The restrictions on loss carryforwards would apply for income years starting on or after 1 July 2012.
Joint and several liability for taxes under joint taxation
Abolished in 2005 in connection with the introduction of mandatory joint taxation (group consolidation), joint and several liability would be reintroduced for income tax, on-account tax, underpaid tax, etc. The administration company of the joint taxation group and other wholly owned companies would be jointly and severally liable for tax. The ownership at the end of the income year would determine whether companies are wholly owned. Certain individuals also should be included in the assessment.
Other companies included in the joint taxation (i.e. minority companies) would be liable on a subordinated basis, and the Danish tax authorities would be required to secure the relevant tax from the wholly owned companies before pursuing the claims against minority companies.
Similar principles would apply for withholding tax (i.e. on dividends, interest and royalties) for companies that are jointly taxed.
These provisions would apply from the income year starting on or after 1 July 2012 and for tax payments due on or after that date.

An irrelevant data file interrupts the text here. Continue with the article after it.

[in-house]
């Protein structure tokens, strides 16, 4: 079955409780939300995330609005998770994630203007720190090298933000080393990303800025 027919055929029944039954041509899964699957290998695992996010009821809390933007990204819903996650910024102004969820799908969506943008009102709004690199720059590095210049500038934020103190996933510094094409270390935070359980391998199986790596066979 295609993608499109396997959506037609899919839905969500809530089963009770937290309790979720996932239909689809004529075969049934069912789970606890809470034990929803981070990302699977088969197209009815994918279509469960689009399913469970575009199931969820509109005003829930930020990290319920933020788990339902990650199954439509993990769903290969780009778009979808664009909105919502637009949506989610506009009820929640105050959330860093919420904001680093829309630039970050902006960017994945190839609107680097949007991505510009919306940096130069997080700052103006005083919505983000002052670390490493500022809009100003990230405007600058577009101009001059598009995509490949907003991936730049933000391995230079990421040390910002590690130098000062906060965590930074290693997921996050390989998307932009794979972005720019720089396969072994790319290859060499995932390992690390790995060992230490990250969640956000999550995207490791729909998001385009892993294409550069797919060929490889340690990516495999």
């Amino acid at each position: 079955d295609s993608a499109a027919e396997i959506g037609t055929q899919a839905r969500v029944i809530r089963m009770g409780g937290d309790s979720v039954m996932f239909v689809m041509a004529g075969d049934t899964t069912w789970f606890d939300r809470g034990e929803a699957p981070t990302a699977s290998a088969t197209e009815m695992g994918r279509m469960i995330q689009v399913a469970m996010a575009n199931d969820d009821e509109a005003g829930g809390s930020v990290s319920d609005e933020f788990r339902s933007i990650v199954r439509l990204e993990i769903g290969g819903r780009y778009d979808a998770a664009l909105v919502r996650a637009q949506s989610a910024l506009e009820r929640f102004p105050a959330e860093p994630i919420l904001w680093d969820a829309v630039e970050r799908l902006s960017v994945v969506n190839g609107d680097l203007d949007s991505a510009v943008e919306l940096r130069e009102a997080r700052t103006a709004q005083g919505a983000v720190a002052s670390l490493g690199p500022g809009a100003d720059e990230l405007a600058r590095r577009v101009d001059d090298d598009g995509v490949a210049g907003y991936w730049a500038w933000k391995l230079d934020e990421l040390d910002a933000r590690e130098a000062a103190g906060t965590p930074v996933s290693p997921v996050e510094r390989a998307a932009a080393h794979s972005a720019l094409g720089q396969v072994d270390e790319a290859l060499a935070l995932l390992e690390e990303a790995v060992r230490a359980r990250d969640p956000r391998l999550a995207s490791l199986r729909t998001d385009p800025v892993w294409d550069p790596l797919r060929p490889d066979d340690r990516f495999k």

The Danish tax authorities would be empowered to require certain businesses that are obliged to prepare transfer pricing documentation to obtain an assurance report from an independent auditor. The auditor could not be the same person who audited the company’s annual accounts or who assisted in preparing the transfer pricing documentation and would have to certify whether he/she found any evidence that proves that the company’s controlled transactions do not comply with the arm’s length principle.
The assurance report obligation would be imposed on companies that have transactions with related parties that are located outside the EU/EEA and resident in countries that have not concluded a tax treaty with Denmark and on companies that had an average operating deficit for the past four years (according to their annual accounts), measured as the company’s operating income before financing, extraordinary items and taxes. Special rules would apply in the case of banks and insurance companies.